Sunglases with case, Chinese, c 1870-1920.
© Science Museum / Science & Society Picture Library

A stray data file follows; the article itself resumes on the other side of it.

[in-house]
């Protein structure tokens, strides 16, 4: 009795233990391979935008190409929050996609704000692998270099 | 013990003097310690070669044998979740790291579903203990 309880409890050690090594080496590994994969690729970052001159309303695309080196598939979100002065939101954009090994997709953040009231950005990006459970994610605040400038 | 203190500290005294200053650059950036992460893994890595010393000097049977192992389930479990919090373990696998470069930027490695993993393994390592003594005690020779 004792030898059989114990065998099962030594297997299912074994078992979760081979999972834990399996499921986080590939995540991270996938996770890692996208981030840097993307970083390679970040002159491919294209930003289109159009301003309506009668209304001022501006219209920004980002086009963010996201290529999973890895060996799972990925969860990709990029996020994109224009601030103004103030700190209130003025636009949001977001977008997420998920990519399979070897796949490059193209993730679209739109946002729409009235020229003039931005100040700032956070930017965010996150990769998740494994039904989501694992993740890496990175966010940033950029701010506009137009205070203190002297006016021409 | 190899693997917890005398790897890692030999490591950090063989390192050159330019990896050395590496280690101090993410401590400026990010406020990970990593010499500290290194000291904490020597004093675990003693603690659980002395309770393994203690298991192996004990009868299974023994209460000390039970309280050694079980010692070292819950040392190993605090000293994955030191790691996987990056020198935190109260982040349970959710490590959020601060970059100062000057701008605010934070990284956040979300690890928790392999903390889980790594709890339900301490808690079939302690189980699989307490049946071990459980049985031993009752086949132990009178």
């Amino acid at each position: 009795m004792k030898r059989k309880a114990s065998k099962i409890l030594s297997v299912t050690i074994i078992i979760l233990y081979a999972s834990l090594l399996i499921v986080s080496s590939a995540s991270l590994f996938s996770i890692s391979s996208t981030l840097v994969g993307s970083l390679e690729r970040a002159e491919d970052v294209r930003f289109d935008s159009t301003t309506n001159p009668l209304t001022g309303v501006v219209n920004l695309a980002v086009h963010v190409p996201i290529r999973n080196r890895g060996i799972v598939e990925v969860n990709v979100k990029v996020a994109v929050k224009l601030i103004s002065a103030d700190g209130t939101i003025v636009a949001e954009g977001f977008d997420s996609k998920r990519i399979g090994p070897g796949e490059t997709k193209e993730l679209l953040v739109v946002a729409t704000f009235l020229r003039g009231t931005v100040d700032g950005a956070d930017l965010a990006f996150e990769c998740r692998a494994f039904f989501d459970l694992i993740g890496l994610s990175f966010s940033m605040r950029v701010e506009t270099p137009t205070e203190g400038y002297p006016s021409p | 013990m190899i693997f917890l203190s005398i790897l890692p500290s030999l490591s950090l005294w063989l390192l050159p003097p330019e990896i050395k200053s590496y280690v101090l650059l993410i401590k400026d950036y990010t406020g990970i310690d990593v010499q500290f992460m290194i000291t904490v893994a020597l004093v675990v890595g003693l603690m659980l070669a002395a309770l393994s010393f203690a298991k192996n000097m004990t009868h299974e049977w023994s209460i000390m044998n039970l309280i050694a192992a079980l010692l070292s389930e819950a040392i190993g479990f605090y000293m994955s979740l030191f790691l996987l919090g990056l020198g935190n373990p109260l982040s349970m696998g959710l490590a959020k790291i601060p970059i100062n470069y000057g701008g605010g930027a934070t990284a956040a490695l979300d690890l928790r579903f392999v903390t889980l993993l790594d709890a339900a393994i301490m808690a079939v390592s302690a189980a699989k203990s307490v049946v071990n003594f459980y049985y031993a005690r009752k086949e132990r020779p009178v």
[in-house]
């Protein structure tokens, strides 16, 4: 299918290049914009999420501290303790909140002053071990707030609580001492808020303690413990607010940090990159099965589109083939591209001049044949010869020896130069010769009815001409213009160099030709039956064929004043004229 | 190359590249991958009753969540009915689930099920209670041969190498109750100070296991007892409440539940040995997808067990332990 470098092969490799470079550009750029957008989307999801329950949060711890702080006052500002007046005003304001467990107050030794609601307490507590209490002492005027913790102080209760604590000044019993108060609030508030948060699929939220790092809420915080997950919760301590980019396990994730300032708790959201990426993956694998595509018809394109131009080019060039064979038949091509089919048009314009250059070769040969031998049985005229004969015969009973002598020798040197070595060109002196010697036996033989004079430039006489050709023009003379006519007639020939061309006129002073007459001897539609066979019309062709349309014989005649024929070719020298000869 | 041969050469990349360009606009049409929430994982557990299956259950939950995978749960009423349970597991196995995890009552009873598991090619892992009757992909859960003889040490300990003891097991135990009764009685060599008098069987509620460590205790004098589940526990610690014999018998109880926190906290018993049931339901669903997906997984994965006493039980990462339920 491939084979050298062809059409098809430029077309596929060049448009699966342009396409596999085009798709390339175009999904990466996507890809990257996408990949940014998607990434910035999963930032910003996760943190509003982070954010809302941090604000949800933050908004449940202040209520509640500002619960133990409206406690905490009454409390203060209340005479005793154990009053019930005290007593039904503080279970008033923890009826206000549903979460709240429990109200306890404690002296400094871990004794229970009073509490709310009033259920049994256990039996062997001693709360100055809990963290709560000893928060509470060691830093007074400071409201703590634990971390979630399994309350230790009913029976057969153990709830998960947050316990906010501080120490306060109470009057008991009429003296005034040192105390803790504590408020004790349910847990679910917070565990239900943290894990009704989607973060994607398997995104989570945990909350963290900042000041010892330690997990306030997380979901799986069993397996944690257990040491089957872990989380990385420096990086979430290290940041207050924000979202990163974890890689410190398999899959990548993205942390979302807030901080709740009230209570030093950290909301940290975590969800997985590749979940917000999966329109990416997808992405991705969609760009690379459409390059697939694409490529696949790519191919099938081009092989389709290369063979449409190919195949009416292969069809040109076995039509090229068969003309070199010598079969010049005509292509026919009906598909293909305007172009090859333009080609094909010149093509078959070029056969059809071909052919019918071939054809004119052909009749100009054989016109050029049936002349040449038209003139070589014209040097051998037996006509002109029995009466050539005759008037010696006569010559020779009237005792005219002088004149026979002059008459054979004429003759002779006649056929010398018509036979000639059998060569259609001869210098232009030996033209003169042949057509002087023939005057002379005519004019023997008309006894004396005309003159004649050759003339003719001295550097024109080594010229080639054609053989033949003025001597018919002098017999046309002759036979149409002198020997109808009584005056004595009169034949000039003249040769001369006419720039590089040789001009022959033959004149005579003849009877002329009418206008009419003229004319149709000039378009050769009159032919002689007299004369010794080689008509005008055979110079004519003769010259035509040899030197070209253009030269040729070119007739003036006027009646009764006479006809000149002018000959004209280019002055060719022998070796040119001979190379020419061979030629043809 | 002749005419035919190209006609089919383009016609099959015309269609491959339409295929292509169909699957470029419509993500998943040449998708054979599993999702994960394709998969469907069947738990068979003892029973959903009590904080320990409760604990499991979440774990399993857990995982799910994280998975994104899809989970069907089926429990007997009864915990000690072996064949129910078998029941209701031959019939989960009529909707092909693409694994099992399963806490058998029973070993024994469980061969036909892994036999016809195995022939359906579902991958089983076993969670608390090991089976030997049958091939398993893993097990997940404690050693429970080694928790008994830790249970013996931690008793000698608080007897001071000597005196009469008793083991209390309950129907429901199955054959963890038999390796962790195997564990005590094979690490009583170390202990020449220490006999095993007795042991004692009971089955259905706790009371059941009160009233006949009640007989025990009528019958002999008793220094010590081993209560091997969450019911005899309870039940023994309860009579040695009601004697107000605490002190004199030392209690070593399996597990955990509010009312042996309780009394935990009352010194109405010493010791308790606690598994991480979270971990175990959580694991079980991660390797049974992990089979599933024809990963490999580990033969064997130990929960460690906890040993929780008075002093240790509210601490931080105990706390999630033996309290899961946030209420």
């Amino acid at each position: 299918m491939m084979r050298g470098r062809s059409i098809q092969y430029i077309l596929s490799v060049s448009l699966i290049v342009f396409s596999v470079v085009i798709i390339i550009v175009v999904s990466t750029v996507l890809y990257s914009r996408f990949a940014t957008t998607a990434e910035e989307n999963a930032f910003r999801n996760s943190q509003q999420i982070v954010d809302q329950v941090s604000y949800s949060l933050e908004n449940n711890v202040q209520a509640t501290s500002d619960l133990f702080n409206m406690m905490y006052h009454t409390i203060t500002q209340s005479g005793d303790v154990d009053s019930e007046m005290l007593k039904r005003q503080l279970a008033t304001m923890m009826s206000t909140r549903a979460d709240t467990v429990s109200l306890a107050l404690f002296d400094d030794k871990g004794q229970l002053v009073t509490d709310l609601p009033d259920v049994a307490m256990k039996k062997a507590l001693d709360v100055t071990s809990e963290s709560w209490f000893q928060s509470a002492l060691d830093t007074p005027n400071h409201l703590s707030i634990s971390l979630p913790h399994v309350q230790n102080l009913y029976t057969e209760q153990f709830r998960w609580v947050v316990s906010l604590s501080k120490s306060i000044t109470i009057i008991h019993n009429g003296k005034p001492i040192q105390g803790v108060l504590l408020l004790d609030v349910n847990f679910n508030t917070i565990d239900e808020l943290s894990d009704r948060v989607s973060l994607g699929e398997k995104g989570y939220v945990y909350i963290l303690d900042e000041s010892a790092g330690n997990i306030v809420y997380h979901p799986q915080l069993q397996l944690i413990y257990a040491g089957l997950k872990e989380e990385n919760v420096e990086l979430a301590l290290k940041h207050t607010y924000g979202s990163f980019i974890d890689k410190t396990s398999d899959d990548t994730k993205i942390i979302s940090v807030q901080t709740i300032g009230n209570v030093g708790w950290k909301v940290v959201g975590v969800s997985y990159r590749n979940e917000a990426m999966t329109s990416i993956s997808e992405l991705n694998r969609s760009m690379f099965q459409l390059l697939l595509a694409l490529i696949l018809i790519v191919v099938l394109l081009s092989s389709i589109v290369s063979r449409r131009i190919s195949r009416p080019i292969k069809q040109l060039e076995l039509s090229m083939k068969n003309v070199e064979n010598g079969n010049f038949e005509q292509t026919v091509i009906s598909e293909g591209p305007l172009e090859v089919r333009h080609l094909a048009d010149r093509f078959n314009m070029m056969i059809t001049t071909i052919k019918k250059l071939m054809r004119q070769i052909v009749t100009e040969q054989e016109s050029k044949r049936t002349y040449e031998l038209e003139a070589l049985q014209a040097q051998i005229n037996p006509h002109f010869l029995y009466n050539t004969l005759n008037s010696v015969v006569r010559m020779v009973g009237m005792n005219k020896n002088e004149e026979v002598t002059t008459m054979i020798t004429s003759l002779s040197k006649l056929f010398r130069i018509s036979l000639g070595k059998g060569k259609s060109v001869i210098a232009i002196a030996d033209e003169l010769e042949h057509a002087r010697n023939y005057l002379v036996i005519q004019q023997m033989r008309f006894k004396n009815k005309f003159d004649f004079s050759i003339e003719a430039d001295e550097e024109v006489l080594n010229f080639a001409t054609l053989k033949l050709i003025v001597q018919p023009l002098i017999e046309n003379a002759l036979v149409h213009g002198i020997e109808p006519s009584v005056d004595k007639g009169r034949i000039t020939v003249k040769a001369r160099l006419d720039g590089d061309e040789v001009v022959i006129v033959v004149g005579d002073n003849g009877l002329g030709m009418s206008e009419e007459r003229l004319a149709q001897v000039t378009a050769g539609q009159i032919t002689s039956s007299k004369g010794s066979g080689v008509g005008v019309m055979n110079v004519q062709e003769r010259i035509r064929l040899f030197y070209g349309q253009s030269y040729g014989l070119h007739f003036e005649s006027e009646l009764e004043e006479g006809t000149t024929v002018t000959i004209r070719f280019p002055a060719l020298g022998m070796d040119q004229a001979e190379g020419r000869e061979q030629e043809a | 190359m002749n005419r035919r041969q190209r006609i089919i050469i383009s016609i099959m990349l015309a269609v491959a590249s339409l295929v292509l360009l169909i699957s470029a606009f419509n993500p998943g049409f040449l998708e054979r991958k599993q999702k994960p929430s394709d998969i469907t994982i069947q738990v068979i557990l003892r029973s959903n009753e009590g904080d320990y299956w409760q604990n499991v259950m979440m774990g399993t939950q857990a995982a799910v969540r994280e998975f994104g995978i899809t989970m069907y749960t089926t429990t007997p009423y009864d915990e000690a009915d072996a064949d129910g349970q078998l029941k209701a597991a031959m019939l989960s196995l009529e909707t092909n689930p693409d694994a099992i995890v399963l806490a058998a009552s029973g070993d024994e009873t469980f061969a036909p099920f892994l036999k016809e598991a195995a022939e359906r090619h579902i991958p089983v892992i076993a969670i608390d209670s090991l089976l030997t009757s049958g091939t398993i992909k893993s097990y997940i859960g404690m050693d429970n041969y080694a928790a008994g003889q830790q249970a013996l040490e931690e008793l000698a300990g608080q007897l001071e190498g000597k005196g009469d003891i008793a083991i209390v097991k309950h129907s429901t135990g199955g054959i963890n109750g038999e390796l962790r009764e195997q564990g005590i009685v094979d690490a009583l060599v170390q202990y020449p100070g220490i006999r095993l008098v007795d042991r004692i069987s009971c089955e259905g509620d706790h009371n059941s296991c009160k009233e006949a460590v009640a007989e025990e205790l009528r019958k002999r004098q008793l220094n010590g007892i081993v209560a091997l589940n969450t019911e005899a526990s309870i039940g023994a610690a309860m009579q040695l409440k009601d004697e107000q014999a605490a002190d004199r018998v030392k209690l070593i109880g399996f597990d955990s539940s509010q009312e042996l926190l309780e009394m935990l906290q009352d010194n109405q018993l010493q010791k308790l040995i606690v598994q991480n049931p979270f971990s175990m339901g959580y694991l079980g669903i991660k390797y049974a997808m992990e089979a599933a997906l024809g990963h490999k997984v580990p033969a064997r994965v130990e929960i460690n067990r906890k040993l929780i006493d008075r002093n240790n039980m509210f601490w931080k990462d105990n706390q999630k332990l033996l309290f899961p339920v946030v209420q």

A pair of Chinese sunglases with a silk embroidered chatelaine-type case. John Ayscough produced the first sunglases in 1752, when, believing clear glas to produce an unpleasant glare for the wearer of spectacles, he made a pair with tinted glas. He advocated green or blue glas as the best colours for his purpose. His glases did not actually shield the eyes from the harmful effects of the sun, however, being purely designed to correct defective vision. True sunglases date from the late 19th century, although the Inuit produced goggles with narrow slits in them considerably earlier to protect their eyes from glare reflected off snow and ice. In the 1930s, when Hollywood film stars began to wear them, sunglases gained widespread popularity.